Cream cheese? Yes, please! Keep it coming.
Butter? Yes, please! Real butter please.
However, I was unaware that bagels have a hidden danger. Hidden? Where? In the bagel?
No…. slicing a bagel has turned into one of the top reasons people visit emergency rooms, particularly on the weekends. Hence the categorization, BRI = Bagel Related Injury, by emergency room doctors and the United States Consumer Protection Safety Commission. (Well, isn’t everything tracked? The BRI is as well.)
Avoiding The BRI
We’ve all had a few close calls wrangling the bagel. Which knife works, which doesn’t and where the heck is the one knife that works? Bagel slicing experts definitely recommend never-ever-hold the bagel in your hand and then try to slice the bagel from the top down while holding the bagel.
Sounds like common sense, but how often we can forget or are in a hurry. The next problem is trying to hold the bagel steady on a cutting board when attempting the slice the bagel and the bagel wiggles, and the knife slides and it you end up with two very uneven slices or bagel shreds.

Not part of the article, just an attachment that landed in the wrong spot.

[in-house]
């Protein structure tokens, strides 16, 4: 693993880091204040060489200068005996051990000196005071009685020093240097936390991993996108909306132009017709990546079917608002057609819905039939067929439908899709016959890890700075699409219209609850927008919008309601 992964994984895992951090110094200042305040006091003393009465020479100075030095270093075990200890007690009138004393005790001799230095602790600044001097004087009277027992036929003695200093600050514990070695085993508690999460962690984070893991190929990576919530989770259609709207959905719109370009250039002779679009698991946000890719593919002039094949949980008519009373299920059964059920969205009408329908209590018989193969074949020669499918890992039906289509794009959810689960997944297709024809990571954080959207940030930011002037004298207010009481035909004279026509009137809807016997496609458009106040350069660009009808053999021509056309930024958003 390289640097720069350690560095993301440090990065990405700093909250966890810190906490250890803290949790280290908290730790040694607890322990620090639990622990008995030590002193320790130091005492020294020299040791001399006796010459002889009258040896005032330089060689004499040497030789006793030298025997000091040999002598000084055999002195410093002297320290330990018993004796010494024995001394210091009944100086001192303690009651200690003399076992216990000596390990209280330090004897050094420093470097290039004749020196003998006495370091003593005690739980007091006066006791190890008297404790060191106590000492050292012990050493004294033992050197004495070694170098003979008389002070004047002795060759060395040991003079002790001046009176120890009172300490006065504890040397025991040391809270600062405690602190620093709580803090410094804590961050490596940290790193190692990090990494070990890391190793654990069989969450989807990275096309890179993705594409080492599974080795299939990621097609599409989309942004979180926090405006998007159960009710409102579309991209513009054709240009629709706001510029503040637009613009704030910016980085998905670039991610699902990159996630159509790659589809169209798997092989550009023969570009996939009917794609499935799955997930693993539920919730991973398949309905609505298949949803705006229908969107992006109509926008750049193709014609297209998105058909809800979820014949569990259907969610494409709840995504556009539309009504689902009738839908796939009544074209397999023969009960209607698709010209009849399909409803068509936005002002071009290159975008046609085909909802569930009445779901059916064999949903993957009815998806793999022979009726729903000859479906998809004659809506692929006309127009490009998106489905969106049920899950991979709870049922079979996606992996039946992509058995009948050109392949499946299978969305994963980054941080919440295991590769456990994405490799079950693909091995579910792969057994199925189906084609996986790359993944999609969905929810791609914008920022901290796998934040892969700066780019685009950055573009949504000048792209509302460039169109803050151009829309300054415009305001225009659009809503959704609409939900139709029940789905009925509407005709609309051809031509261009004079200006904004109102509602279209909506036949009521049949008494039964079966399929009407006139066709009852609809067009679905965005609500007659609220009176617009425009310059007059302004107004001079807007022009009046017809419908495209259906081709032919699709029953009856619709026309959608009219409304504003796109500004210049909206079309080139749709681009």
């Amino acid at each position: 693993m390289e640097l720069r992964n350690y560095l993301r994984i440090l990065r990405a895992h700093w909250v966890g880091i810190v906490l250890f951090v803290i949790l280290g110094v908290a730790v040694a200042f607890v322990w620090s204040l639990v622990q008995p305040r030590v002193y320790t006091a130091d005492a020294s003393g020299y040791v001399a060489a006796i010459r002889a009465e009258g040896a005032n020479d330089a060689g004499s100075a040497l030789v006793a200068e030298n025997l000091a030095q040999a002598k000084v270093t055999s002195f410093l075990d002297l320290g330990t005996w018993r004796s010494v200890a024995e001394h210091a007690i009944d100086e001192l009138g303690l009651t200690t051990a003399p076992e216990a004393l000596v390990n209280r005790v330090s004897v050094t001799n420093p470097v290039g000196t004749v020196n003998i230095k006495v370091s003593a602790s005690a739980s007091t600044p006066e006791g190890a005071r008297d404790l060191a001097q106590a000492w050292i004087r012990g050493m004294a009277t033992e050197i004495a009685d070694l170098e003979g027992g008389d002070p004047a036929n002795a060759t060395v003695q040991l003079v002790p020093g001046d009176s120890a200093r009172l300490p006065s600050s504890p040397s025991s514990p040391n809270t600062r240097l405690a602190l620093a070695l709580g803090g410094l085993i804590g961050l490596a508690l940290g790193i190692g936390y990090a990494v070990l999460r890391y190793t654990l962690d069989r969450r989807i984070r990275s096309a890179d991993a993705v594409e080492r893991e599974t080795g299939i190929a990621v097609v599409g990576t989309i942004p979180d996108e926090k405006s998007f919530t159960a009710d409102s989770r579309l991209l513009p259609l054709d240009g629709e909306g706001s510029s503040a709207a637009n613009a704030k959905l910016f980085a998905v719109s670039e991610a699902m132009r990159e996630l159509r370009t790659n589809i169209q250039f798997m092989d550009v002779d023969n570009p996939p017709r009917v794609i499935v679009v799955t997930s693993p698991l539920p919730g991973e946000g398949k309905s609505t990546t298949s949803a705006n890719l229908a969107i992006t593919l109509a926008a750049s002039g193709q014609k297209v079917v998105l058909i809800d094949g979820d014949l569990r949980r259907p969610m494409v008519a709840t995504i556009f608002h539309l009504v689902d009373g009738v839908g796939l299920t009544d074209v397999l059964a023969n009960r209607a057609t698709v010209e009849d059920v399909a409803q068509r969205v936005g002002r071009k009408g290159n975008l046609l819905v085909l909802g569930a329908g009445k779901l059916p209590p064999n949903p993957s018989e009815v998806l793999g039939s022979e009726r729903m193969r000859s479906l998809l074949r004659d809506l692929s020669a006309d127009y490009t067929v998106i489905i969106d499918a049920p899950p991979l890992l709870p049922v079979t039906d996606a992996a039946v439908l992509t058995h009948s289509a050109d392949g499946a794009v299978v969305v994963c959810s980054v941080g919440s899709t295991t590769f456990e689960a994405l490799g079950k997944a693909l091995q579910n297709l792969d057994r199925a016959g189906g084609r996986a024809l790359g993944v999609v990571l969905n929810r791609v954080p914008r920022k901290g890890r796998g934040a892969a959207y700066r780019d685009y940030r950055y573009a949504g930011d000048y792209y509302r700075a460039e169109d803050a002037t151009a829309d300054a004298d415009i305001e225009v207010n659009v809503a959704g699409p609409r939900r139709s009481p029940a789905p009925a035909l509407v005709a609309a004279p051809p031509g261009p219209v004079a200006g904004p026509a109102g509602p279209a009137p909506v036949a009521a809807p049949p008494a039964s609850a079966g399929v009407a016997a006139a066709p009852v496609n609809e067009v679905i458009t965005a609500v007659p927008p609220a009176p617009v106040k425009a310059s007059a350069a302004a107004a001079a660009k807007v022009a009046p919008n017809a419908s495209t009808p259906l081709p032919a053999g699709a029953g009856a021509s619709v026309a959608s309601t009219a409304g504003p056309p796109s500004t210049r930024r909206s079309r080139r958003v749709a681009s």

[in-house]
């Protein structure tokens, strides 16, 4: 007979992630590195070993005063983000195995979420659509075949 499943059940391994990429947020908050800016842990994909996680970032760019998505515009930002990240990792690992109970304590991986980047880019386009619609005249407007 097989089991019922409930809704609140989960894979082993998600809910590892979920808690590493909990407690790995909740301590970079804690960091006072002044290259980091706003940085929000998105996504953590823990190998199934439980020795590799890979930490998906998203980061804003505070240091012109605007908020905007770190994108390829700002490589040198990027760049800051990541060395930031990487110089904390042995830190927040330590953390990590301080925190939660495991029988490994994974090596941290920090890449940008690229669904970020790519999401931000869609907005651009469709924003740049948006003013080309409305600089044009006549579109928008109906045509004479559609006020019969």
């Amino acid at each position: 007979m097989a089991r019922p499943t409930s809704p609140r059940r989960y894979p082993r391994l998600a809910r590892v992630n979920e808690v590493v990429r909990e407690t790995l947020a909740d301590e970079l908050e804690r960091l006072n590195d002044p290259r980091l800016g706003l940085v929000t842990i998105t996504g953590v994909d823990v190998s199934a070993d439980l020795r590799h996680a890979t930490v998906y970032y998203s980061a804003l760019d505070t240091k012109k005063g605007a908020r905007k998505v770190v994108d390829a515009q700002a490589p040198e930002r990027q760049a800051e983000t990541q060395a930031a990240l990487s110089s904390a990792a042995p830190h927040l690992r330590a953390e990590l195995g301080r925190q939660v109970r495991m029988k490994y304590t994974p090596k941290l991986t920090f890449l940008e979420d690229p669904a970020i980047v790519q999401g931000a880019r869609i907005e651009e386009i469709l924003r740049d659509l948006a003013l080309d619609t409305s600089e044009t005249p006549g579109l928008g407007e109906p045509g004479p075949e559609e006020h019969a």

Bagel Slicers Offer Solutions
I highly recommend the bagel slicer. It has changed my bagel routine forever and for the better. A self contained guillotine which protects your hands and your bagel and if successful, produces an evenly sliced bagel.
There are many on the market and I’ve definitely tried a few. One of my favorites was the bagelpod, but I have found each one I’ve tried delivers as promised. Storage requirements, color, style tend to generate a preference when choosing a bagel slicer or if you prefer your own knife, try the bagel holder.
I highly recommend a bagel slicer and it is a ‘go to’ tool in my kitchen.
History Of The BRI
As I mentioned earlier, the United States Consumer Protection Safety Commission has a National Electronic Injury Surveillance System (NEISS) database which categorizes visits to emergency rooms. A quick review of the database provides a little insight into the appliances which cause trouble! The BRI falls under the category of laceration visits to the emergency room.
The NEISS stats do reveal a continuing injury trend … the treadmill. It continues to generate high injury statistics for the last three years.